Disrupting the Market for Souls

Nov 19, 2014

By David Cowan

Last night at dinner with a group of officers from Facebook, LinkedIn and Twitter, Oxford Professor and legendary evolutionary biologist Richard Dawkins asked me to explain why I signed up to be a Trustee of the Richard Dawkins Foundation for Reason and Science. Later I was asked to share those comments, so here they are:

From inside Silicon Valley, it may seem somehow unnecessary or obsolete to promote science. But it’s easy to forget how fortunate and enlightened we are here. The scientific method is ingrained in everything we do. Instead of A/B testing your apps to improve your conversion funnel, would you ever rely instead on prayer, ritual and miracles?

But in the world at large, and even our country, most people still do not value the proven theories of scientists, either because they themselves do not understand science, or because there is too much social and emotional pressure upon them to value faith over evidence-based beliefs.

Still, so what? Why invest my limited time and capital in a startup foundation that promotes science and secularism?

As I would for any startup investment opportunity, I naturally start my assessment by looking at the incumbents in the vibrant market for people’s souls, to see how vulnerable they are to disruption. And as I deconstruct the businesses of religion, here’s what I see:

  • The largest possible market — 7 billion customers!
  • Awesome value proposition – immortality – that addresses the most basic human desire.
  • A recurring revenue business model.
  • A Net Promoter Score higher than Apple’s, where their customers go door to door on their behalf and build schools to sell their product.
  • An impressively large and distributed field sales organization staffed by product evangelists (literally) who work for low wages.
  • Enormous government subsidies in the form of 100% tax relief, and similar government subsidies for all their customers!
  • Enormously high switching costs – customers who churn can lose their jobs, friends, even family, and in some countries their head.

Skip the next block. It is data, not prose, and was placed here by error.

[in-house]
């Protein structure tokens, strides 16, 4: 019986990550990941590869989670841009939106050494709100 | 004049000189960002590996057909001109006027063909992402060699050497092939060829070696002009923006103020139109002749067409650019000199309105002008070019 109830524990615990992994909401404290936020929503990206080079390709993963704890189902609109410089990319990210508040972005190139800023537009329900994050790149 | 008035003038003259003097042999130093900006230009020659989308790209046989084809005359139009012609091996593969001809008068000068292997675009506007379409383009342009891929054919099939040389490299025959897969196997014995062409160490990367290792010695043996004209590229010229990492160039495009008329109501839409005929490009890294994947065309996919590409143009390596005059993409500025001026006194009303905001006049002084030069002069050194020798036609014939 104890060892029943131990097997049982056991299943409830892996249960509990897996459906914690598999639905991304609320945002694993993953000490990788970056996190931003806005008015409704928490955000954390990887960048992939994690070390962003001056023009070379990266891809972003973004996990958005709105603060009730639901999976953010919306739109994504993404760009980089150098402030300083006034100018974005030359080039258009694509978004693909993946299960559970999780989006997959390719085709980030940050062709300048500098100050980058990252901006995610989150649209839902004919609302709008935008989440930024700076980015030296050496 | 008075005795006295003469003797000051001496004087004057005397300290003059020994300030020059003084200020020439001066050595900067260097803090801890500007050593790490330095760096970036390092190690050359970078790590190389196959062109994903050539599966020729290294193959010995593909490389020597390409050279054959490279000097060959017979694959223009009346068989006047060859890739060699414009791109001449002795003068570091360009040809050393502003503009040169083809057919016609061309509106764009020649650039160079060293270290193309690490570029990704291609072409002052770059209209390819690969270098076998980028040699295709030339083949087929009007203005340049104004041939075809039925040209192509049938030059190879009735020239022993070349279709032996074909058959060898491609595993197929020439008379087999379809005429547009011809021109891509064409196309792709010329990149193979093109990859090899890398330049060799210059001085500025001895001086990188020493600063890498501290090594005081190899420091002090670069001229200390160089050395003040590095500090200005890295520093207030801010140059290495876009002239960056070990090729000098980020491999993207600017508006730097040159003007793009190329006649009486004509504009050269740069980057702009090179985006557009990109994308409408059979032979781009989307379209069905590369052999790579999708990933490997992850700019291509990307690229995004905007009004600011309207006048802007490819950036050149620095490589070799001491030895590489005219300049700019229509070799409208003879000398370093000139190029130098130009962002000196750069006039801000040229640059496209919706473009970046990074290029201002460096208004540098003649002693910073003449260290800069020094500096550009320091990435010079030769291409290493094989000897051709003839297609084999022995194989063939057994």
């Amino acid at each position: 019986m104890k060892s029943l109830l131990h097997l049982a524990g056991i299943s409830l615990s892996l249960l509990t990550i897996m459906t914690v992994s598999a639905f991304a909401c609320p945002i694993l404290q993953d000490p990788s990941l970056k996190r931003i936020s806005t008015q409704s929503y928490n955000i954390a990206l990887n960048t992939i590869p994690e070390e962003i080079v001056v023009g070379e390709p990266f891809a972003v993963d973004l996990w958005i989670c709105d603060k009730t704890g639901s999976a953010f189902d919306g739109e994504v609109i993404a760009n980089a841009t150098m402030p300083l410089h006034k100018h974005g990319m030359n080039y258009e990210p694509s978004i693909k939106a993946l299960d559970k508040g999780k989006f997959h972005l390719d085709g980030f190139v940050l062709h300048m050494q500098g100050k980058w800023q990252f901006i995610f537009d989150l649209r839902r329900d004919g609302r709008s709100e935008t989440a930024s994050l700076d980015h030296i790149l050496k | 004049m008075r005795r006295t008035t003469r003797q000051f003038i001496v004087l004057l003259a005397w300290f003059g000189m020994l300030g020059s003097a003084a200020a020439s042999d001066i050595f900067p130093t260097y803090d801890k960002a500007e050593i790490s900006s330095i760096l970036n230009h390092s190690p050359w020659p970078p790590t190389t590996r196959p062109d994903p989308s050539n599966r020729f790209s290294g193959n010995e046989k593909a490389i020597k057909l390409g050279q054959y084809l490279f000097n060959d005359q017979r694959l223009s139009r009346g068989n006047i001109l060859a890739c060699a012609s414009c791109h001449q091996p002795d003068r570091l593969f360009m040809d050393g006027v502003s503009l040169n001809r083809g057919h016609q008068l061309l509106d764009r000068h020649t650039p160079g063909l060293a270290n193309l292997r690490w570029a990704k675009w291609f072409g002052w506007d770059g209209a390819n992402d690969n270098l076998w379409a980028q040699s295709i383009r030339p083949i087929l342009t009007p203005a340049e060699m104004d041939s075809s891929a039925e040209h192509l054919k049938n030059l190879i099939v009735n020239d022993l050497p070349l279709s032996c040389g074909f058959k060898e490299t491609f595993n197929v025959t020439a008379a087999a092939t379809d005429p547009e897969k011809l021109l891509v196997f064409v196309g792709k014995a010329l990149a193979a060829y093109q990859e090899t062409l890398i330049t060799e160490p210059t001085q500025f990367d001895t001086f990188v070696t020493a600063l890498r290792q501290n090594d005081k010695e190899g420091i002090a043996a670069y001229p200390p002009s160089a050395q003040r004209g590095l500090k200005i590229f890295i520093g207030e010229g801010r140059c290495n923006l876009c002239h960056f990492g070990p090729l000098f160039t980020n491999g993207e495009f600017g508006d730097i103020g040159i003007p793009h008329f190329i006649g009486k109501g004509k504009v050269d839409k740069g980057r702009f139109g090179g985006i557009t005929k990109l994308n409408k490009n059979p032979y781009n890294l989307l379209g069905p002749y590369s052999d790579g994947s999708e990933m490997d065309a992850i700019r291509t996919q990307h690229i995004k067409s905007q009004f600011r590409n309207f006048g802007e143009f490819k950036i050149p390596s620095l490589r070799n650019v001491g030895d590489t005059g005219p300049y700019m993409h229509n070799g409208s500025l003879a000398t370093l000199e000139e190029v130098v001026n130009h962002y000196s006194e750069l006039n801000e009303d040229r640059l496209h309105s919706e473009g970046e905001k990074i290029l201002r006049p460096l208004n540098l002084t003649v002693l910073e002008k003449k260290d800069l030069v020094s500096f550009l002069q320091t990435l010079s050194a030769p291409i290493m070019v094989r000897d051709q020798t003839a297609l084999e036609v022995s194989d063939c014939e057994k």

The only drawback is product quality. Not only is immortality difficult to deliver, but the entire industry agrees that only one of the thousands of products on the market actually works. The good news is that customers pay prior to shipment, and there is no mechanism for rating product satisfaction.


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7 comments on “Disrupting the Market for Souls

  • @OP – The only drawback is product quality. Not only is immortality difficult to deliver, but the entire industry agrees that only one of the thousands of products on the market actually works. The good news is that customers pay prior to shipment, and there is no mechanism for rating product satisfaction.

    . . . . and a no returns and no refunds policy !!



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  • Remember the parachute in Dad’s Army when the German parachutes were an unbleached dirty grey (Capt Mainwaring – “which is as I suppose you’ld expect”), whereas the British ones were pure white. The Unit eventually established that the suspect parachute was British, as Pte Walker had found the item in a woodland and had it made into ladies’ nickers to sell on his market stall, and Sgt Wilson’s ever-loving was wearing a pair.



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  • and the leaders of rligious organisations are often fraudulent and corrupt. …more so than politicians and business people. Their organisations sometimes hide paedophiles and perverts very effectively…preach one thing and do the opposite!



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  • Terrific analysis, David! Any educated marketer knows the best way to sell anything is to appeal to prospects’ primal emotions, regardless the quality of product. Religion, taking this concept to the extreme, has been a long lasting and profitable franchise peddling empty promises. It achieved exemption from not only taxes, but all product safety, false advertising, liability and contract laws. To be fair, it does offer some psychological comfort and people are willing to pay almost anything for that, as the genius entrepreneur who made millions selling the Pet Rock would attest. But religion goes one further, requiring not even a pebble – buy our non-existent product and it can be anything you want it to be!



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  • 7
    IanBurns says:

    We should be taking a leaf out of how http://www.avaaz.org goes about effecting change in government and corporate policy/action. Why don’t we establish an online social change operation where we can send massive petitions to, for a start, the most egregious examples of religious bigotry – such as the anti-gay laws in Uganda, or the USA attempts to have creationism taught as science? Point out the flaws, highlight the absurdity of praying for the parents of children massacred by deranged people – why didn’t God prevent the atrocity? After all, He knows everything, is all powerful, and loves everybody!



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